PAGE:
How is the new TV rights deal actually going to work?
For those who have just returned from their week long vacations on Mars, the last ditch efforts of a desperate, defiant and debt laden Channel Nine along with Fox Sports managed to snag the Australian NRL TV broadcast rights for the next five years.
For quite some time certain journalists and industry experts had in fact scoffed that such an amount – $1.025 billion including $100 million in advertising – was even achievable.
Until the networks finally came out and made public announcements to the effect, many scoffed at suggestions that Seven and Ten were even interested, let alone trying to buy the rights to every game.
The pundits were not only proven wrong on that front but also on regaining fixed scheduling, guaranteeing national coverage and breaking the Super League-era remnants of first and last rights. Rugby league is now free to choose its own best destiny.
So which destiny will they choose? When you observe the fan-base’s criticism of the deal, two key points emerge: the lack of live free to air coverage and a soft-footed approach to expansion.
For the record, I have been a critic of Channel Nine’s coverage for some time. Over their 21 years they have become somewhat complacent and conceited. While there are some personalities who have the character to put the game first and foremost, others have become apathetic or even cynical, which in turn has had a negative effect on the audience.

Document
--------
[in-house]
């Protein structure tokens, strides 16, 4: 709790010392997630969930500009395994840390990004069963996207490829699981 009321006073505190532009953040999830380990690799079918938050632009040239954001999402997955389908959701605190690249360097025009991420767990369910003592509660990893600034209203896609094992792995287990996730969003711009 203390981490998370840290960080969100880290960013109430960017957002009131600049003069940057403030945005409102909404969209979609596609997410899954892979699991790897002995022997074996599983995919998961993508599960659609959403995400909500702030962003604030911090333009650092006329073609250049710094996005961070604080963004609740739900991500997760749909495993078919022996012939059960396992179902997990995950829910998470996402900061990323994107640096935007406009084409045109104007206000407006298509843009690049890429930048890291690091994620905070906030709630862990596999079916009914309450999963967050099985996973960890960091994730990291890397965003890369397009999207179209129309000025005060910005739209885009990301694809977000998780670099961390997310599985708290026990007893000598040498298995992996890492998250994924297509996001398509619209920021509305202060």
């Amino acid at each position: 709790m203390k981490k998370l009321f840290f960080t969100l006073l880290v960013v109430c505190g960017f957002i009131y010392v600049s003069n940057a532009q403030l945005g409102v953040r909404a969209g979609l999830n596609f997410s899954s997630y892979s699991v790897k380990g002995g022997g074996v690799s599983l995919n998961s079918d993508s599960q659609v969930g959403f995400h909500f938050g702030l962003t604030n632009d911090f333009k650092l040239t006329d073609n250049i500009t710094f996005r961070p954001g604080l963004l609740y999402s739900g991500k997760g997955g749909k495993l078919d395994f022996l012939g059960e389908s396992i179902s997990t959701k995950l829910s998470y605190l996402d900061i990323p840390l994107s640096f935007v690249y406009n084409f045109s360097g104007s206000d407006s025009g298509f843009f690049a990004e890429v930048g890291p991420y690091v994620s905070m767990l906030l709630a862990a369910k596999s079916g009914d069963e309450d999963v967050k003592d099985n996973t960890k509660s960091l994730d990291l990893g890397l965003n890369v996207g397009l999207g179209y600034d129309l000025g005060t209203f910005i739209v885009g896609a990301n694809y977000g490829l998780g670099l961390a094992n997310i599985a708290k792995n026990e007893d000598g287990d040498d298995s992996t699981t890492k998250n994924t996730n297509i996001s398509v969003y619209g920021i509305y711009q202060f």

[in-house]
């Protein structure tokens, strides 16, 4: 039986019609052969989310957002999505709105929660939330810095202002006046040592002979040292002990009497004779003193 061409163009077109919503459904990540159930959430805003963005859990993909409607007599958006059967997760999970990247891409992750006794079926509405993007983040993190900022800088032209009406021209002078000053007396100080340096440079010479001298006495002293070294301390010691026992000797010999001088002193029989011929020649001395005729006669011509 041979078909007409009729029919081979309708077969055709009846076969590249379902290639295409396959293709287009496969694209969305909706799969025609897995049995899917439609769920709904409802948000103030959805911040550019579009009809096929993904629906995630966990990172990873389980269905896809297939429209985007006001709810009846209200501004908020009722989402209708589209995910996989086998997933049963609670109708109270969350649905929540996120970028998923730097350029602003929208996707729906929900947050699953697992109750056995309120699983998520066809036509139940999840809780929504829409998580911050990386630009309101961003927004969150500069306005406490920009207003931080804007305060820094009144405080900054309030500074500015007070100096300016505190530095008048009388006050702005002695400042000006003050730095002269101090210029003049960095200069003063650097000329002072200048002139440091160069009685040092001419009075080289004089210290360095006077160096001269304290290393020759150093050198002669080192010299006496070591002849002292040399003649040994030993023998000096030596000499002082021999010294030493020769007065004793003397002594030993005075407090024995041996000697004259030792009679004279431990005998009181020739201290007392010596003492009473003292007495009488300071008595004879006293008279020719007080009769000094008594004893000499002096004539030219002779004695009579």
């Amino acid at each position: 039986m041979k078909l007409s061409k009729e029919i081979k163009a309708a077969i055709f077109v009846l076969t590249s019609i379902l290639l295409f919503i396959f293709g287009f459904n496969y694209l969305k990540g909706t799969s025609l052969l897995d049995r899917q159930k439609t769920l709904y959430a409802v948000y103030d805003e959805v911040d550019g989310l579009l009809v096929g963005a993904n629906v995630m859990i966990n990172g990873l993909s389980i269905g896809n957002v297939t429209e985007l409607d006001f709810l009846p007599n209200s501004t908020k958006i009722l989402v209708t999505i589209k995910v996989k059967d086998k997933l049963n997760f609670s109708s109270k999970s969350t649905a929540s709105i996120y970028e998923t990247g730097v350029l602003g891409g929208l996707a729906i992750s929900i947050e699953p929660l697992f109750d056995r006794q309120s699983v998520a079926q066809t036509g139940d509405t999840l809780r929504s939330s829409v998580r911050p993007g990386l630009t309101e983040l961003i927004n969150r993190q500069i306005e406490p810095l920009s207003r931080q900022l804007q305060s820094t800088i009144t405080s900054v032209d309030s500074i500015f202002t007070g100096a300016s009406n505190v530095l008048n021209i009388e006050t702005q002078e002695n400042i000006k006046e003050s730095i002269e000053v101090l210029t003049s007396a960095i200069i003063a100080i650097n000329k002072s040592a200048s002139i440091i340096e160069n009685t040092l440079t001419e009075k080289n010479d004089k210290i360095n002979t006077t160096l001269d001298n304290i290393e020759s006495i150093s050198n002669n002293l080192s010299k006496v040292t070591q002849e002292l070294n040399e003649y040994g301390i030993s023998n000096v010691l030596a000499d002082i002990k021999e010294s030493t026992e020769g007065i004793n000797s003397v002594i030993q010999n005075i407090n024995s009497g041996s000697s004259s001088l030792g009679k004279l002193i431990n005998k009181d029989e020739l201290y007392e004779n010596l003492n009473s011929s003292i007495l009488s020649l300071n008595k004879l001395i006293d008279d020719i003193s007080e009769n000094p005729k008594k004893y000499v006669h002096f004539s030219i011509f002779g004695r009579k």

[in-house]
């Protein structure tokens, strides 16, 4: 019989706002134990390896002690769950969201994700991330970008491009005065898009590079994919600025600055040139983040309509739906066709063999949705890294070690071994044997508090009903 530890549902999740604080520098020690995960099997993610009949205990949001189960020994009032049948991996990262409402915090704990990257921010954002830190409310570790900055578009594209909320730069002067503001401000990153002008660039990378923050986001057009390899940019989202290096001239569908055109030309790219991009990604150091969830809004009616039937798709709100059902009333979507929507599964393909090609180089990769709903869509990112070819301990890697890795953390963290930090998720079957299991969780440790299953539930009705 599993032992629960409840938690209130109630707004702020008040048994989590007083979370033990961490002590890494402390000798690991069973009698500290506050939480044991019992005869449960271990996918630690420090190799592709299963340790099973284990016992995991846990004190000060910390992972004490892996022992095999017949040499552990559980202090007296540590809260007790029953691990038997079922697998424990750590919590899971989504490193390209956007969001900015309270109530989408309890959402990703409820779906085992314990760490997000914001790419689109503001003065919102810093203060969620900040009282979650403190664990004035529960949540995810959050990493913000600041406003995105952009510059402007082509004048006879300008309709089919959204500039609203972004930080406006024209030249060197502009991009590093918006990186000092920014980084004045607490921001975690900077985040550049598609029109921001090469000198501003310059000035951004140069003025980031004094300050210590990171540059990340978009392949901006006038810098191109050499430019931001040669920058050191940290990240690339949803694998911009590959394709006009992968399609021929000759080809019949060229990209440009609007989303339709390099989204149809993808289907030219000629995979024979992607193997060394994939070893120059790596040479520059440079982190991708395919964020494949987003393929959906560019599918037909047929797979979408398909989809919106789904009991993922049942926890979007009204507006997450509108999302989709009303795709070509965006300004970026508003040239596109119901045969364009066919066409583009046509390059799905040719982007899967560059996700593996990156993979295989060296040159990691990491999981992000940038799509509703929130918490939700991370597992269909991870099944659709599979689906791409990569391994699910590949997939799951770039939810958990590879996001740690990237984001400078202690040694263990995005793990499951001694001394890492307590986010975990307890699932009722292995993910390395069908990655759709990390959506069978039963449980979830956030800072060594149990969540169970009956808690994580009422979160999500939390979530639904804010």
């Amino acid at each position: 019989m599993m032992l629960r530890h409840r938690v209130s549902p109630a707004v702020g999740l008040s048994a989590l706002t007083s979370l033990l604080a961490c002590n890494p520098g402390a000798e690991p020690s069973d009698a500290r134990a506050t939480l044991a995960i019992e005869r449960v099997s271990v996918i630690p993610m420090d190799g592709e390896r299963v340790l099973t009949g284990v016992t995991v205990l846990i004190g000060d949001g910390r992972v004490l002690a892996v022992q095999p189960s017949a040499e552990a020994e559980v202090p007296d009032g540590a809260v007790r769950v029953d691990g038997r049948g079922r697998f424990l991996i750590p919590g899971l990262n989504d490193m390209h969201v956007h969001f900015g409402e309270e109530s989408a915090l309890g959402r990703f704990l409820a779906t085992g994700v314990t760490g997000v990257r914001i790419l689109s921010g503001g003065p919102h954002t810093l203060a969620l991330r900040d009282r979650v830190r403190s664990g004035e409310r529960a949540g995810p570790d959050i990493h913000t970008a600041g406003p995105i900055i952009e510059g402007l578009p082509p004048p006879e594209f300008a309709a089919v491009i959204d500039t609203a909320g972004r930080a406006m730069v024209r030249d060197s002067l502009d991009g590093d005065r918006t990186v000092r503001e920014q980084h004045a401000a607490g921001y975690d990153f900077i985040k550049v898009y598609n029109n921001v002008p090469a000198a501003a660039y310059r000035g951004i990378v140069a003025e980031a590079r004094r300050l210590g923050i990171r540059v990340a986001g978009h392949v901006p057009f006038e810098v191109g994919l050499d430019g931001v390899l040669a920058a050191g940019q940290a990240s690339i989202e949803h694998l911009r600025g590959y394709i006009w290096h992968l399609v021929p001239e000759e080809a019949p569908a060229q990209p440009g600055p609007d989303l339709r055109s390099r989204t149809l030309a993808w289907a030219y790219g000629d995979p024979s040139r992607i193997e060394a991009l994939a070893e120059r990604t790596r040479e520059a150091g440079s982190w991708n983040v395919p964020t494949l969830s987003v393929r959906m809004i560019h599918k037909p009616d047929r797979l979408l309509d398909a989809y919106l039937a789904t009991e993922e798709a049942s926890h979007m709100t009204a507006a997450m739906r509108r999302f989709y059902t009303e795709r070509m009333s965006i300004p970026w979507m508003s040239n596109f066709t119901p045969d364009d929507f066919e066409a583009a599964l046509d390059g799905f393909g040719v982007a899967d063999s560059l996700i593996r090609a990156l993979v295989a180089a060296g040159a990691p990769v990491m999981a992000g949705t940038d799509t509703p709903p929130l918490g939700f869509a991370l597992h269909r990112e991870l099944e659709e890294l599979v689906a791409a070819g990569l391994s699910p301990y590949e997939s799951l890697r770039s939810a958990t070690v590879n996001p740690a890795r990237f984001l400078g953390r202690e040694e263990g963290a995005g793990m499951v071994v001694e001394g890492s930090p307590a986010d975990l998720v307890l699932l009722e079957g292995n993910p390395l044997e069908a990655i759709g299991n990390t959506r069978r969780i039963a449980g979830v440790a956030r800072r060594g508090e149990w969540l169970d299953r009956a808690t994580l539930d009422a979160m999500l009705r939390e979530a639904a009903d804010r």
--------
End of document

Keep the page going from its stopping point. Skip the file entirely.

We’re still all waiting for the retooling of the Footy Show. Nine have also made promises that they have failed to keep (remember all that tantalising HD coverage on Gem?) and until this year, when faced with pressure from other networks, their performance outside NSW and Queensland has been absolutely dreadful.
What the ARLC needs to be doing is exerting its influence over Nine in all these departments. It already has legal guarantees for some, what it needs to do is get Gyngell and Steve Crawley to genuinely commit to a long needed redevelopment (and not just by adding more tools). The former NRL board never pushed this point but, for the meantime, I am willing to give the freshly minted ARLC the benefit of the doubt to keep Nine on their best behaviour.
That said, the critics of Nine’s winning bid also need to understand the nature of the negotiating process. Of course everyone wants as much money as possible and as much coverage as possible. Sometimes though, you need to deal with the reality of what’s there on the table.
People have accused David Gyngell of pure arrogance at the press conference. Perhaps they’re right – but don’t forget that he was also on about five seconds sleep and had just had his bank vault raided for a lot more than he was probably willing to give.
In the end though, the Commission went with the deal they believed would serve the game best for the next five years and, when you consider what they need to do, I tend to agree with them. But to circle back, when David Gyngell says we need to delay the Sunday game to shove in ads, I can understand the logic behind it.
That said, perhaps the fans need to put some pressure on Channel Nine here. By extending the coverage from 3:30pm onwards with an NFL style presentation, they’d be picking up more ad dollars than what they get with a black and white Humphrey Bogart film. In fact we’ve seen Nine do this at other times for this express purpose – for the Good Friday game and finals.
Kick off could begin at around 4:10pm, with an extended 15 minute half time and a final siren at 5:55pm to then lead into the news.